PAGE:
Quick Review: Toy Story 3

Toy Story 3 is in its second week in theaters. Featuring the same band of characters, Woody, Buzz Lightyear, and friends, plus some new toys and humans, Pixar has served up another successful film. My thoughts:

1. Andy is off to college. An interesting plot device as the toys have to switch gears – but also seems connected to a Pixar interest in chronicling life changes. Up contrasted an old man and young boy. Cars looked at changes in a small town. These films are not just about a moment of time but they involve complicated contexts for the current story. These transitional periods, such as a move from childhood to college or from mourning and grumpiness to meaning and joy after the loss of a spouse, have much potential for exploration.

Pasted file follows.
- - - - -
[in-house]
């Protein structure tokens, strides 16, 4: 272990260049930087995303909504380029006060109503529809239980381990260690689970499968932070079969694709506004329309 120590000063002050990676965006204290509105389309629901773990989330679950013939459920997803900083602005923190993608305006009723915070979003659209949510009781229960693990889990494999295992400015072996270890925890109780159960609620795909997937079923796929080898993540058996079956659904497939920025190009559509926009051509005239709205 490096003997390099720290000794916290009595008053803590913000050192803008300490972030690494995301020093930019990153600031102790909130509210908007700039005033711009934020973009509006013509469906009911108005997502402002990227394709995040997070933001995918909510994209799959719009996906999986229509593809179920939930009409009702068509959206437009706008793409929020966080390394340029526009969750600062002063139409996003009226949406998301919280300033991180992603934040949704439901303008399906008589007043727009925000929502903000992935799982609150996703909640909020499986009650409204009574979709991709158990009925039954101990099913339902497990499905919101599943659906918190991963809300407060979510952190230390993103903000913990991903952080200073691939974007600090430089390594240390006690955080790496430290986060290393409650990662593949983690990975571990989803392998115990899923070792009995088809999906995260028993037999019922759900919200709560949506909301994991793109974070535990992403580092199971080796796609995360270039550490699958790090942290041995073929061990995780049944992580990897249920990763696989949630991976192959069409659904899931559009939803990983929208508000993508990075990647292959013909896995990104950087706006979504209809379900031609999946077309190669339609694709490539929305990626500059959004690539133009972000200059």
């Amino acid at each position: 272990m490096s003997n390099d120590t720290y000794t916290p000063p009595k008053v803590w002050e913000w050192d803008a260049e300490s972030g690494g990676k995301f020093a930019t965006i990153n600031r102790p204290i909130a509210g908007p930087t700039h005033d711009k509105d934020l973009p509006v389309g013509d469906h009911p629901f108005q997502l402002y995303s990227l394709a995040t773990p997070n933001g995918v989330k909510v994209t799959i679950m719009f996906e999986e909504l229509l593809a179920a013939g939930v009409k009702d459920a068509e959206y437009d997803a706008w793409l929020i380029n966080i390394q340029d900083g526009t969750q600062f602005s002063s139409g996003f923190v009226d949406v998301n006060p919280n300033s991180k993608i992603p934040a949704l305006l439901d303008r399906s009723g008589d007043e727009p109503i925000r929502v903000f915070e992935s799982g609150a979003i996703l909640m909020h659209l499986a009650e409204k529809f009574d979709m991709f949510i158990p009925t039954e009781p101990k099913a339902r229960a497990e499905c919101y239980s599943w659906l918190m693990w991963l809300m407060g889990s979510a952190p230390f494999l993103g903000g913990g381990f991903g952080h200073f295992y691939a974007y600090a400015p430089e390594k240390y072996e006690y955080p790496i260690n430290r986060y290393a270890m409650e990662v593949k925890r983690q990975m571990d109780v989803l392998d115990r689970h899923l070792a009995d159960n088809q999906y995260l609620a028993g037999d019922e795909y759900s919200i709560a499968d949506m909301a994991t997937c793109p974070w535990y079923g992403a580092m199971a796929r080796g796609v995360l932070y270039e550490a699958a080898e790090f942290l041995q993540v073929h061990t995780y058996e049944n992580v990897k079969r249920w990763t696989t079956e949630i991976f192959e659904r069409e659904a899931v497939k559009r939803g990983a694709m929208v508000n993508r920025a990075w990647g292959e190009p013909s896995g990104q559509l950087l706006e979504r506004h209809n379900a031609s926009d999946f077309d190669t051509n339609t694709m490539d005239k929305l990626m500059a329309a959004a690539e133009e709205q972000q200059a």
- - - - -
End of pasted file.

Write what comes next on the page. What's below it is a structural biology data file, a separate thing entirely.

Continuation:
2. There does seem something a little strange about watching a movie about a kid playing with toys. Andy is depicted in his youth running around his house with his cast of toys – no shots of him sitting at a computer, in a movie theater, texting. Older Andy is tied more to his computer. Yet we are paying money to see a sentimental movie about a kid playing with his toys. Does a movie like this inspire kids to be more imaginative with their toys or simply encourage them to watch more movies?

3. Pixar is really good at invoking sentimentalism without being mawkish. Andy eventually reflects on what the toys mean to him – and it is a touching moment. The typical sweeping Hollywood soundtrack is not present (thankfully) and the characters are not overdramatic. Even though Pixar makes animated stories, the key to their success are engaging stories.

4. If you were curious, the door is left wide open at the end for another film with a new set of human characters.

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